I’m one of those people who can’t help but shift into lecture mode whenever people complain about jury duty. I automatically launch into how jury duty is a privilege and that it and voting make living in our democratic society so special. Despite my civic pride, I hadn’t been called for jury duty since 1994 and hadn’t been on a jury since 1992.
So when I reported for jury duty earlier this month, it was without regret or trepidation. I hoped to be chosen for a trial, serve one day and leave with the satisfaction that I’d done my duty. When I was taken to a district courtroom for a criminal case that was scheduled to take more than a week, my altruism was slightly shaken by the reality of the disruption to my life of participating a case that would take that long. Ultimately, I was chosen, and the case wrapped up in five days.
The biggest difference since the last time I’d served was the opportunity for jurors to ask questions. After lawyers finished questioning each witness, the judge asked the jury whether the witness could be excused. Jurors were then allowed to submit questions. The judge reviewed each question to make sure it was proper and allowed both prosecution and defense counsel to object. If the question was deemed proper and survived objections, the judge asked it. After the witness answered, the lawyers were able to ask follow-up questions.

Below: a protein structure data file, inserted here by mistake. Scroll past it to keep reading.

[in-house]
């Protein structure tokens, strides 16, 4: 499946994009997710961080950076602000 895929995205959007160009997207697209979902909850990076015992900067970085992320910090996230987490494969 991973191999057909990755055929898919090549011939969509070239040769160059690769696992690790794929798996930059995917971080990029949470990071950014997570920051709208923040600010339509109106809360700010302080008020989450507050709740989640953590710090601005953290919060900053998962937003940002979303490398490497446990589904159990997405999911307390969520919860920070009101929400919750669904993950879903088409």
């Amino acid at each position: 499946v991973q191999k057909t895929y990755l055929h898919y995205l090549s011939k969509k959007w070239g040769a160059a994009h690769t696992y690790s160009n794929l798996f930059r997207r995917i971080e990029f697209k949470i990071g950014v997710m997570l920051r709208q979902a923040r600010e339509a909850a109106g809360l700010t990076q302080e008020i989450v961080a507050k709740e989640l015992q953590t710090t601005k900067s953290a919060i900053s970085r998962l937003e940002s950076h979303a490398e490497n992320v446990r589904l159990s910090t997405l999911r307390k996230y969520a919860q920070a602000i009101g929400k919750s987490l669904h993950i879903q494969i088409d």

As the trial proceeded, I found myself wondering if jury questions were changing the outcomes of cases. I thought if perceptive lawyers could gain insight into what jurors were thinking, they might be more willing to enter into plea agreements before trials ended.
The Colorado Supreme Court allowed jurors to ask questions in trials beginning in 2004 after a pilot project was completed and evaluated. During and after the pilot, questions about whether juror questions overly influence verdicts, excessively or unnecessarily delayed trials, created prejudice for either party and influenced whether defendants chose to testify were asked and evaluated. Additionally, analysis was done about how the ability to ask questions affected jurors. At the end of the pilot, the majority of people tasked with evaluating the impacts of juror questions supported allowing jurors to ask questions. A minority report opposing the change was also issued, and the Supreme Court endorsed the change by a 5-2 vote. We now have five years worth of experience of jurors playing this role, and it has been adopted and accepted. Neither the courts nor the bar association has done a formal analysis of the effects or has plans to do so.
I asked Margie Enquist, the judge in my case, whether she thought lawyers’ insights into jurors thoughts through their questions had led to more cases being pled out during trials, and she said no. She said one concern she’d heard before juror questioning was implemented was that jurors would fill gaps in prosecutors’ cases, but that her experience was that juror questions were no more favorable to one side than the other. That was how it worked in my case as well. Jurors’ questions were submitted when members of the jury thought there was a hole in the facts we were to consider, and I didn’t detect bias one way or the other.
Jury duty is both a privilege and responsibility. It seems to be an enhanced experience when jurors are more involved, but it probably would be beneficial to analyze the impacts now that we have five years of experience to consider.
Greg Romberg is president of Romberg and Associates, a government relations and public affairs firm. He lives in Evergreen with his wife, Laurie, and three daughters.